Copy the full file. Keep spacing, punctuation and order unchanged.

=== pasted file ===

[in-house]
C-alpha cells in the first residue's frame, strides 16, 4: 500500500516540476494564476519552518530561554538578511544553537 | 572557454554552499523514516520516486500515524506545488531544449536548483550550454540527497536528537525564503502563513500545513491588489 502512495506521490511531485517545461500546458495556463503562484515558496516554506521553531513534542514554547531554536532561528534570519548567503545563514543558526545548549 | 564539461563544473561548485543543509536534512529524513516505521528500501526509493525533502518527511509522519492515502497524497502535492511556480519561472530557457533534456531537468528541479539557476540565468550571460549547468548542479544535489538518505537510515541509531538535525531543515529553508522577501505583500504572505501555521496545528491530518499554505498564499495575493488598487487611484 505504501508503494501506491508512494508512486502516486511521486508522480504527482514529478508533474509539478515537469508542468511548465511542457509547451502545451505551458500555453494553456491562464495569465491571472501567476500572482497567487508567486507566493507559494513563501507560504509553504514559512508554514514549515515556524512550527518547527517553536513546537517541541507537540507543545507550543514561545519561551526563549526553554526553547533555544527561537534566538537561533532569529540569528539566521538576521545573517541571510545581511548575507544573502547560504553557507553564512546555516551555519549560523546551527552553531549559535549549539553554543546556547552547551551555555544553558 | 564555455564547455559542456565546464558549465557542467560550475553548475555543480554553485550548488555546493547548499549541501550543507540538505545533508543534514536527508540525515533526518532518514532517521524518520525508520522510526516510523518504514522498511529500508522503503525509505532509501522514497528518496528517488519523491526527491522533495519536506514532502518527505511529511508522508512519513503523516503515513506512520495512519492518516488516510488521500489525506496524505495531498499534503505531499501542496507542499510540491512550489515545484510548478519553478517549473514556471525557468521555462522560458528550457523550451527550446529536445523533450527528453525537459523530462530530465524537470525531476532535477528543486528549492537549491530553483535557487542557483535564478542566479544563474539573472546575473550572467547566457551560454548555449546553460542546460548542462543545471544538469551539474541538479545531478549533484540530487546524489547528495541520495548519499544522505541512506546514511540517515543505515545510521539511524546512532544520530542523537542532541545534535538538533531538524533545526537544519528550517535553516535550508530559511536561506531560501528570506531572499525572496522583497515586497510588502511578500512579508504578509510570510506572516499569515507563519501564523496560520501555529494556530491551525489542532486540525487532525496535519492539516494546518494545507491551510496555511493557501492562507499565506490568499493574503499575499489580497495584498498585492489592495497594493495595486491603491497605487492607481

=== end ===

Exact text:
[in-house]
C-alpha cells in the first residue's frame, strides 16, 4: 500500500516540476494564476519552518530561554538578511544553537 | 572557454554552499523514516520516486500515524506545488531544449536548483550550454540527497536528537525564503502563513500545513491588489 502512495506521490511531485517545461500546458495556463503562484515558496516554506521553531513534542514554547531554536532561528534570519548567503545563514543558526545548549 | 564539461563544473561548485543543509536534512529524513516505521528500501526509493525533502518527511509522519492515502497524497502535492511556480519561472530557457533534456531537468528541479539557476540565468550571460549547468548542479544535489538518505537510515541509531538535525531543515529553508522577501505583500504572505501555521496545528491530518499554505498564499495575493488598487487611484 505504501508503494501506491508512494508512486502516486511521486508522480504527482514529478508533474509539478515537469508542468511548465511542457509547451502545451505551458500555453494553456491562464495569465491571472501567476500572482497567487508567486507566493507559494513563501507560504509553504514559512508554514514549515515556524512550527518547527517553536513546537517541541507537540507543545507550543514561545519561551526563549526553554526553547533555544527561537534566538537561533532569529540569528539566521538576521545573517541571510545581511548575507544573502547560504553557507553564512546555516551555519549560523546551527552553531549559535549549539553554543546556547552547551551555555544553558 | 564555455564547455559542456565546464558549465557542467560550475553548475555543480554553485550548488555546493547548499549541501550543507540538505545533508543534514536527508540525515533526518532518514532517521524518520525508520522510526516510523518504514522498511529500508522503503525509505532509501522514497528518496528517488519523491526527491522533495519536506514532502518527505511529511508522508512519513503523516503515513506512520495512519492518516488516510488521500489525506496524505495531498499534503505531499501542496507542499510540491512550489515545484510548478519553478517549473514556471525557468521555462522560458528550457523550451527550446529536445523533450527528453525537459523530462530530465524537470525531476532535477528543486528549492537549491530553483535557487542557483535564478542566479544563474539573472546575473550572467547566457551560454548555449546553460542546460548542462543545471544538469551539474541538479545531478549533484540530487546524489547528495541520495548519499544522505541512506546514511540517515543505515545510521539511524546512532544520530542523537542532541545534535538538533531538524533545526537544519528550517535553516535550508530559511536561506531560501528570506531572499525572496522583497515586497510588502511578500512579508504578509510570510506572516499569515507563519501564523496560520501555529494556530491551525489542532486540525487532525496535519492539516494546518494545507491551510496555511493557501492562507499565506490568499493574503499575499489580497495584498498585492489592495497594493495595486491603491497605487492607481